Syria produced 325,000-385,000 barrels of oil per day before the war. Now it produces 25,000. Partly because of war damage, and partly because the majority of its oil fields are to the east of the Euphrates and occupied by the US and its Syrian Kurdish proxies. (The Kurds are happy to sell but the US won’t let them.)
It used to consume over 200,000 barrels of oil domestically, but that has gone down to 100,000 or less, with majority of that being shipments from Iran on a credit line that both nations understood was unlikely to ever be paid back in full.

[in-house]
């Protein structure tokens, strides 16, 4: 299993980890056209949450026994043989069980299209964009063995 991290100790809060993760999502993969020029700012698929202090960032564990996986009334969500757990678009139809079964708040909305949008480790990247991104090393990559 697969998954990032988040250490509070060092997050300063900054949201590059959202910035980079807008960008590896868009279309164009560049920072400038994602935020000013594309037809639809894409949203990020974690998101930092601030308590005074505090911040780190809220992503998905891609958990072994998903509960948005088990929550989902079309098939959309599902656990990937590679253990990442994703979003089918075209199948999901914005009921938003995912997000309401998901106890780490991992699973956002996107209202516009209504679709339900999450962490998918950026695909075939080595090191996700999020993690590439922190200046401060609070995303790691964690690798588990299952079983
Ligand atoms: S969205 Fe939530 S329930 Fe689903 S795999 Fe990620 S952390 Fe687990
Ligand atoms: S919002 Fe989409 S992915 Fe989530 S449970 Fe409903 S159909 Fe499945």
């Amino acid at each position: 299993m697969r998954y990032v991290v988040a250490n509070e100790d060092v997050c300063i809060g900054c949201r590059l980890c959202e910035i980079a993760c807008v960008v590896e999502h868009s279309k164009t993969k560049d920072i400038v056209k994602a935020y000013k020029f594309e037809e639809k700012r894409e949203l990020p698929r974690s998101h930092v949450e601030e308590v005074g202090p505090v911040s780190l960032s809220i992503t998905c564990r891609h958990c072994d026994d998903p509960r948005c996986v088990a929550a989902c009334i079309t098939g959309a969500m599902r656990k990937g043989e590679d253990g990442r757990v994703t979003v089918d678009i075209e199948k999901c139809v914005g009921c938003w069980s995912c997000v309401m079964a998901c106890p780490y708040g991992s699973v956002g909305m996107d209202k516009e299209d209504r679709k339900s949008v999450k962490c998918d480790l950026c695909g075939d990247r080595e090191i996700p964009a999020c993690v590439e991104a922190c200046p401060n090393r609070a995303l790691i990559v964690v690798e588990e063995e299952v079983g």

Now the US has succeeded in cuting off that lifeline as well. It is blacklisting tankers which deliver the Iranian fuel and having Egypt block them from ever crossing the Suez.
— Qalaat Al Mudiq (@QalaatAlMudiq) April 15, 2019
— Qalaat Al Mudiq (@QalaatAlMudiq) April 16, 2019
— H.K 🇸🇾 (@Ibra_Joudeh) April 16, 2019
This has caused a huge fuel crisis in government-controlled Syria with extreme rationing and cars lining up for miles in order to pump their allowed maximum of 20 liters every five days.
In Syria’s case the US really did “steal its oil”. It has forced an oil-producing nation into a fuel crisis. It has seperated Damascus from its oil fields (which BTW are in the ethnically Arab part of the country) and then cut its oil from abroad as well.